"Oh no it's not," said the bishop. "It's left the question of the real open, like the Buddhists have the real and have it in paradox. It is grounded, grounded in several places, and maybe thanks to other disciplines, but we then make our expression about bodies and do it in movement. It is real, but an expressive real, nor is it a reductionism to language pure, but an expansion through symbolism wide. I don't doubt the difficulties regarding precise doctrines as direct descriptions, but what we can do is get into the detail of these descriptions and do history-like work upon them; nevertheless, these are always post-Easter descriptions and that is what makes the difference, I think."
    "Someone else," said our suffragan bishop.
    "Smoke and mirrors," said Peter to me.
    "Brilliant," I said to him. "The emperor's not so new clothes."
    "I get all this stuff online," said Peter. "I ought to come here to study but I can't and won't afford it."
    "Quite," I said. "Our shit governments devalue education."
    There were other questions of course, like someone asking about how to relate Wittgenstein and James, and another about paradox in the trinity that gained an answer I couldn't fathom because I don't think Derek Imperial knew what he was on about. The one that isn't one, the three that could be more, the subordination that cannot be accepted, human and limited but divine. It was surely very paradoxical to the point of being nonsensical. Someone asked whether his God was personalist, and the bishop said the God encounter was indeed in the I-Thou but he wasn't himself opposed to systematic theology. People were always getting Tillich wrong, he thought, though Tillich might have been confused himself.
    But someone always has to ask a variant on the question this time, "How do you regard the expressions of the virgin birth and bodily resurrection - are they just expressions?" Here we are again, with tick-box credal Christianity. But his reply didn't take the irony in the question but ignored it.
    "Virginal conception is of course a paradoxical expression at the heart of things. It has to be divine in the sense that it is impossible as human. It comes from several sources, and particularly grounded in the Greek translation of Hebrew scriptures and thus seen as prophetic, with virginity as significant expression regarding prophetic characters in all sorts of religious settings. The narrative story in its detail is then about the special uniqueness of this person as chosen which can be examined in the textual detail in a history-like and science-like manner without involving self-deception. As for resurrection, well, yes, it has to be bodily because we are bodily, thanks fortunately to the body beliefs of the Jews in burials at that time and place, and of course affirming the material body and not just some spiritual experience becoming an affirmation of the real, the actual, and the restoration of goodness in the real and actual over time due to human effort assisting the divine plan. Again we get the significance of the post-Easter faith by examining the details of the stories of the tomb and the appearances as if history-like and science-like, in other words taking the texts at face value and without losses, as could be (due to history and science), and so mining them all for the significance of say authority in the Church, proper ritual and the development not of unitarian or arian views but the fully rounded trinitarian account."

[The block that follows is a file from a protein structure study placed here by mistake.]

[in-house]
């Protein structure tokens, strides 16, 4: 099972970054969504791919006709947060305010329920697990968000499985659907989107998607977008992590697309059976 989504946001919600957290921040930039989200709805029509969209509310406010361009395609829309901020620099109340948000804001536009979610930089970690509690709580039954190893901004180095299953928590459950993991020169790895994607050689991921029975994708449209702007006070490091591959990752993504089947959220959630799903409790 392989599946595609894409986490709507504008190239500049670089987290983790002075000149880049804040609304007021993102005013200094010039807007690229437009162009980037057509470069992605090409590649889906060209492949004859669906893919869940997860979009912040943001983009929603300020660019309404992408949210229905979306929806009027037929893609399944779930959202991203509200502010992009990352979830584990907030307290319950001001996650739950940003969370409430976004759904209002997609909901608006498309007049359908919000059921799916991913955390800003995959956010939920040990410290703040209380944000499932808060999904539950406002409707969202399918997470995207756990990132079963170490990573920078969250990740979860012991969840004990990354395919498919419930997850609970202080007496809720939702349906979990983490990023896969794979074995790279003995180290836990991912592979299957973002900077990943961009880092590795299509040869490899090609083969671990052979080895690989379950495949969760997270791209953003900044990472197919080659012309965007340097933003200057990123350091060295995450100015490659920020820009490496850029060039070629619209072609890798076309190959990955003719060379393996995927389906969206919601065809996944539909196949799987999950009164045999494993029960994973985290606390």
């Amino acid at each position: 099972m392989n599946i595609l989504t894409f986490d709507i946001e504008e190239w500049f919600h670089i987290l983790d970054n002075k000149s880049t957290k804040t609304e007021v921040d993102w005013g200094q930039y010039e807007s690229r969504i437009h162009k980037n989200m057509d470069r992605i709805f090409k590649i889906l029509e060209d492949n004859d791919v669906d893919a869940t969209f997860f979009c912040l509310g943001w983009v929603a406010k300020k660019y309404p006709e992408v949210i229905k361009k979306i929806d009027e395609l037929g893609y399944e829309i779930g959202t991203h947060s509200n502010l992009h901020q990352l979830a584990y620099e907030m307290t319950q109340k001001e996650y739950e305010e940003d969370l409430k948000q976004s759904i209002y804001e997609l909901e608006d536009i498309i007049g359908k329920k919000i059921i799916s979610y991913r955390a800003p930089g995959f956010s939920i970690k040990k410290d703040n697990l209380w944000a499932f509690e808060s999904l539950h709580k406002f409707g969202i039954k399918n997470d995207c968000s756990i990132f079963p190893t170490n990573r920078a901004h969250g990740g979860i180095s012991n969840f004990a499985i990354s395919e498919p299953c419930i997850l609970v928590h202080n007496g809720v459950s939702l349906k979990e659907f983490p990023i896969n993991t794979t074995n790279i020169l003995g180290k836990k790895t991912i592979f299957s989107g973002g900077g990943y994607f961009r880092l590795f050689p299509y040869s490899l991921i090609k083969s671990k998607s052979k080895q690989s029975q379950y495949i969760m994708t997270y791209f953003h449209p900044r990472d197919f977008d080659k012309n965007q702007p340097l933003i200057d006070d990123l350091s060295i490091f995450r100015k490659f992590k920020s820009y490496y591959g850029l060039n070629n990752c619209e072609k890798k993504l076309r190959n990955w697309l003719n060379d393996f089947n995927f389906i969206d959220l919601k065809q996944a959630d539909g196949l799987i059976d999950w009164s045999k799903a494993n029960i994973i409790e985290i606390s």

I said to Peter, "Did you get that?"
    He said, "What he meant was they didn't actually happen."
    I drove us home and told Adam in my bed that his apprentice ought to be treasured. He was an apprentice who put the chief sorcerer in his place.

Saturday, 16 November 2013

Language of Deception

At present I'm living in the world of the imagination. Someone who's called for imagination in the arts and pure science beyond material technological needs is Rowan Williams.

I have been listening to a lecture given at Edinburgh by Rowan Williams, former Archbishop of Canterbury. It's a series of the Gifford Lectures called Making Representations: Religious Faith and the Habits of Language and I listened to 'Lecture 1: Representing Reality'. I could follow it because I've engaged with this material before, and particularly by non-realists. There was contained within, and rather too easily accepted, I thought, the idea that language developed as a result of hearing music. Artwork too was representational, with early man, in the sense that it was highly interpretive of subject matter and not just a form of reportage. So this lecture was, as though, theology, but swept through some anthropological speculations and even left brain right (holistic) brain representations. It even had a good use of Buddhism and paradoxes, the equivalent in Christianity being (as later mentioned) where you don't know that it's one God or three.

I'm not convinced about this - yet another - origin of language speculation. Here's why. A dog has no musical insight at all. You can give it a disco beat, a rhythm, a melody, Mozart, and it is nothing but ignored noise. But if you craft certain sounds and expressions of excitement or censure, and word forms, the dog is on to what you are saying in a very basic manner, but well enough to negotiate the environment in